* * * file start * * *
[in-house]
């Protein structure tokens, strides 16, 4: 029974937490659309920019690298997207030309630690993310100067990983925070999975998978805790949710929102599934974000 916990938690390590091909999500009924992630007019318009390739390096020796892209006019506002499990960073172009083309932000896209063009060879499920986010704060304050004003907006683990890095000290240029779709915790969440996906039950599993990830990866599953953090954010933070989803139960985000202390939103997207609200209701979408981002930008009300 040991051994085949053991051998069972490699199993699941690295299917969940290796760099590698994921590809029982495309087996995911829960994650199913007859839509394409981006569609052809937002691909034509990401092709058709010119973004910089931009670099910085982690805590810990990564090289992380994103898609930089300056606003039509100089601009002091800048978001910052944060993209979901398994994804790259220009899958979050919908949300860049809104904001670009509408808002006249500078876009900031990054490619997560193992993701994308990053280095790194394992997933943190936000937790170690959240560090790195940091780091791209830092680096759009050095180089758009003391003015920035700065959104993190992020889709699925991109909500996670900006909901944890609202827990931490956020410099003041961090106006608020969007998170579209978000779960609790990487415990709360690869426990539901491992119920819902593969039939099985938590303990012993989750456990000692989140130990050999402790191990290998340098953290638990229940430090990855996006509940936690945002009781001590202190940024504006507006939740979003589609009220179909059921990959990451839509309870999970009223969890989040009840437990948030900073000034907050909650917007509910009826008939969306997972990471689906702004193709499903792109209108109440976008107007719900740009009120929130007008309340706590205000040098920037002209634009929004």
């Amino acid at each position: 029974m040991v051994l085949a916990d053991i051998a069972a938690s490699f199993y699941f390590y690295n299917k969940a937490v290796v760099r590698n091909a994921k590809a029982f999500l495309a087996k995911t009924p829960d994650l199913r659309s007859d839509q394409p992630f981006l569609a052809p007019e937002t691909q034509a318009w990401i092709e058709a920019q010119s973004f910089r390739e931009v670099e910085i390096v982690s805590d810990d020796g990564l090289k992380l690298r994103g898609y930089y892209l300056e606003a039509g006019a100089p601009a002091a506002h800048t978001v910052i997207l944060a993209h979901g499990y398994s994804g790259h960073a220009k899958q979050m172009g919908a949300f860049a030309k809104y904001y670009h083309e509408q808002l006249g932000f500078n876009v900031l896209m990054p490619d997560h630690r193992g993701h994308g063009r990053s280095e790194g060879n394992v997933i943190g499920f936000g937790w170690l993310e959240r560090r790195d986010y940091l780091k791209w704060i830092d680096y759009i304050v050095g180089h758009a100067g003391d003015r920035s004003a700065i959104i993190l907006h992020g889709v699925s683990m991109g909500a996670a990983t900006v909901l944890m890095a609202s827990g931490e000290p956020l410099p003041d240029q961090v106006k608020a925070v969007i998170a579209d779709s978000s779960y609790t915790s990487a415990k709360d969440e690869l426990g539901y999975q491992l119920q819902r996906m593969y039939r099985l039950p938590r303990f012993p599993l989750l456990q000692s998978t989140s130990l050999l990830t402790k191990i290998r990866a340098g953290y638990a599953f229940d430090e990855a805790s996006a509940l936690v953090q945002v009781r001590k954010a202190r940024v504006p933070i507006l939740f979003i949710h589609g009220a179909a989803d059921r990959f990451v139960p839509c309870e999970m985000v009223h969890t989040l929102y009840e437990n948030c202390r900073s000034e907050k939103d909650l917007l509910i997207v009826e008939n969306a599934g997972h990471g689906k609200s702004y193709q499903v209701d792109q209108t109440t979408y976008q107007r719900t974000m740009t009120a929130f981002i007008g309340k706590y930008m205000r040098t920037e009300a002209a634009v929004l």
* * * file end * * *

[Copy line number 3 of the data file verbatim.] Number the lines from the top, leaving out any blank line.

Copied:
């Amino acid at each position: 029974m040991v051994l085949a916990d053991i051998a069972a938690s490699f199993y699941f390590y690295n299917k969940a937490v290796v760099r590698n091909a994921k590809a029982f999500l495309a087996k995911t009924p829960d994650l199913r659309s007859d839509q394409p992630f981006l569609a052809p007019e937002t691909q034509a318009w990401i092709e058709a920019q010119s973004f910089r390739e931009v670099e910085i390096v982690s805590d810990d020796g990564l090289k992380l690298r994103g898609y930089y892209l300056e606003a039509g006019a100089p601009a002091a506002h800048t978001v910052i997207l944060a993209h979901g499990y398994s994804g790259h960073a220009k899958q979050m172009g919908a949300f860049a030309k809104y904001y670009h083309e509408q808002l006249g932000f500078n876009v900031l896209m990054p490619d997560h630690r193992g993701h994308g063009r990053s280095e790194g060879n394992v997933i943190g499920f936000g937790w170690l993310e959240r560090r790195d986010y940091l780091k791209w704060i830092d680096y759009i304050v050095g180089h758009a100067g003391d003015r920035s004003a700065i959104i993190l907006h992020g889709v699925s683990m991109g909500a996670a990983t900006v909901l944890m890095a609202s827990g931490e000290p956020l410099p003041d240029q961090v106006k608020a925070v969007i998170a579209d779709s978000s779960y609790t915790s990487a415990k709360d969440e690869l426990g539901y999975q491992l119920q819902r996906m593969y039939r099985l039950p938590r303990f012993p599993l989750l456990q000692s998978t989140s130990l050999l990830t402790k191990i290998r990866a340098g953290y638990a599953f229940d430090e990855a805790s996006a509940l936690v953090q945002v009781r001590k954010a202190r940024v504006p933070i507006l939740f979003i949710h589609g009220a179909a989803d059921r990959f990451v139960p839509c309870e999970m985000v009223h969890t989040l929102y009840e437990n948030c202390r900073s000034e907050k939103d909650l917007l509910i997207v009826e008939n969306a599934g997972h990471g689906k609200s702004y193709q499903v209701d792109q209108t109440t979408y976008q107007r719900t974000m740009t009120a929130f981002i007008g309340k706590y930008m205000r040098t920037e009300a002209a634009v929004l």